The Same Sermon
There is a story about a newly appointed preacher who preached a very fine sermon on his first Sunday in the church. The text was Matthew 26.24. No one can serve two masters; for a slave will either hate the one and love the other. You cannot serve God and Money. Everyone loved it. The next Sunday she preached the very same sermon. The people were perplexed but since it was a fine sermon no one spoke to him of the duplication. The next week he preached the sermon again. After the service the Chairpersons of the Personnel and Worship ministry teams came to the pastor and asked him why he was preaching the same sermon over and over again. The pastor said, “When we start doing what Jesus has invited us to do, I'll move on to something new!”
Rev. Jef Olson, “Worship Is Celebration”
The Trinity as Revelation is something I invite you to ponder upon but if that is too deep at the moment I leave you with an interesting quote.
The Greatest Truth
There is an old story about the theologian, Karl Barth [pronounced "Bart" with a soft "t"], who was on a speaking tour of the United States. On college campuses all across this country, he was drawing huge crowds to hear his very complex answers to the questions of life.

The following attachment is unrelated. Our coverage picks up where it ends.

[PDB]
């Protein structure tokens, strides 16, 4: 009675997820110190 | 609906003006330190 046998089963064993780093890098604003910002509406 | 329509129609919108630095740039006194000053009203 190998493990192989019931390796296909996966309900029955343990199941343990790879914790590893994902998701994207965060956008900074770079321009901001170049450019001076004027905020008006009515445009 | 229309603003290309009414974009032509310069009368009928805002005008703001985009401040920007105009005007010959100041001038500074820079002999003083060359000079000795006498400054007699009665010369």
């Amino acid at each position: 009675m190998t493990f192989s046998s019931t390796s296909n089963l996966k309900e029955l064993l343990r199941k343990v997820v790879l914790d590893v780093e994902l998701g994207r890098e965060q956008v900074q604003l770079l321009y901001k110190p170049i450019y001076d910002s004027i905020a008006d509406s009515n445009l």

When he was speaking at Princeton University, the great hall was packed with faculty, students, and visitors who came to hear Karl Barth speak. During the question and answer period, one student asked, “Dr. Barth, may I ask you a personal question?”
Dr. Barth smiled and said, “Yes, you may ask anything.”
The student then asked, “Dr. Barth, you are a very educated man. What is the greatest truth you have ever learned?”
Dr. Barth bowed his head, thinking for a moment about how he would respond. Then, he raised his head and looked out at the student who asked the question and he said, “The greatest truth I ever learned was at my mother’s knee: ‘Jesus loves me, this I know, for the Bible tells me so.’ ”